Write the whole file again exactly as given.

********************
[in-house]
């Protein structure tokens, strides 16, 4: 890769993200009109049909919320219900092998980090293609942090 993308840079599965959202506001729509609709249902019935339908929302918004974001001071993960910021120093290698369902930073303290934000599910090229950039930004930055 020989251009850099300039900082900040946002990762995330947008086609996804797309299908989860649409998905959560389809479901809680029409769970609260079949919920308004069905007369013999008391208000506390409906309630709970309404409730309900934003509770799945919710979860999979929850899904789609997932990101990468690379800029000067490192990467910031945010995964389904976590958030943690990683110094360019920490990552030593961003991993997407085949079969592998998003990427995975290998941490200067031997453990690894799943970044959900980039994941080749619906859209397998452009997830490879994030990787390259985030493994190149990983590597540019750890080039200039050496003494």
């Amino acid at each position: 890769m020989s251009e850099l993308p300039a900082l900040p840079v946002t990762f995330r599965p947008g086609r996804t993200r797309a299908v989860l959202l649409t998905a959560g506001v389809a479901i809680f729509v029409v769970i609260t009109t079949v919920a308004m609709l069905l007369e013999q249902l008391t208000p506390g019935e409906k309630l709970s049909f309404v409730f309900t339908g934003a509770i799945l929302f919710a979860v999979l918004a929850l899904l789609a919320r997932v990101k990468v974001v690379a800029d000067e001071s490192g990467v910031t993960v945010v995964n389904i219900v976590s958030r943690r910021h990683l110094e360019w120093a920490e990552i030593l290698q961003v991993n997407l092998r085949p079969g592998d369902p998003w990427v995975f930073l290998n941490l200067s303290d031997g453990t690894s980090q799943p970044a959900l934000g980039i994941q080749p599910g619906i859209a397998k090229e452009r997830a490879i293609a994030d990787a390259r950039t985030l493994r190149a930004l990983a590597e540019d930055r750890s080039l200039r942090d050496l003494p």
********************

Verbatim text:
[in-house]
């Protein structure tokens, strides 16, 4: 890769993200009109049909919320219900092998980090293609942090 993308840079599965959202506001729509609709249902019935339908929302918004974001001071993960910021120093290698369902930073303290934000599910090229950039930004930055 020989251009850099300039900082900040946002990762995330947008086609996804797309299908989860649409998905959560389809479901809680029409769970609260079949919920308004069905007369013999008391208000506390409906309630709970309404409730309900934003509770799945919710979860999979929850899904789609997932990101990468690379800029000067490192990467910031945010995964389904976590958030943690990683110094360019920490990552030593961003991993997407085949079969592998998003990427995975290998941490200067031997453990690894799943970044959900980039994941080749619906859209397998452009997830490879994030990787390259985030493994190149990983590597540019750890080039200039050496003494």
């Amino acid at each position: 890769m020989s251009e850099l993308p300039a900082l900040p840079v946002t990762f995330r599965p947008g086609r996804t993200r797309a299908v989860l959202l649409t998905a959560g506001v389809a479901i809680f729509v029409v769970i609260t009109t079949v919920a308004m609709l069905l007369e013999q249902l008391t208000p506390g019935e409906k309630l709970s049909f309404v409730f309900t339908g934003a509770i799945l929302f919710a979860v999979l918004a929850l899904l789609a919320r997932v990101k990468v974001v690379a800029d000067e001071s490192g990467v910031t993960v945010v995964n389904i219900v976590s958030r943690r910021h990683l110094e360019w120093a920490e990552i030593l290698q961003v991993n997407l092998r085949p079969g592998d369902p998003w990427v995975f930073l290998n941490l200067s303290d031997g453990t690894s980090q799943p970044a959900l934000g980039i994941q080749p599910g619906i859209a397998k090229e452009r997830a490879i293609a994030d990787a390259r950039t985030l493994r190149a930004l990983a590597e540019d930055r750890s080039l200039r942090d050496l003494p």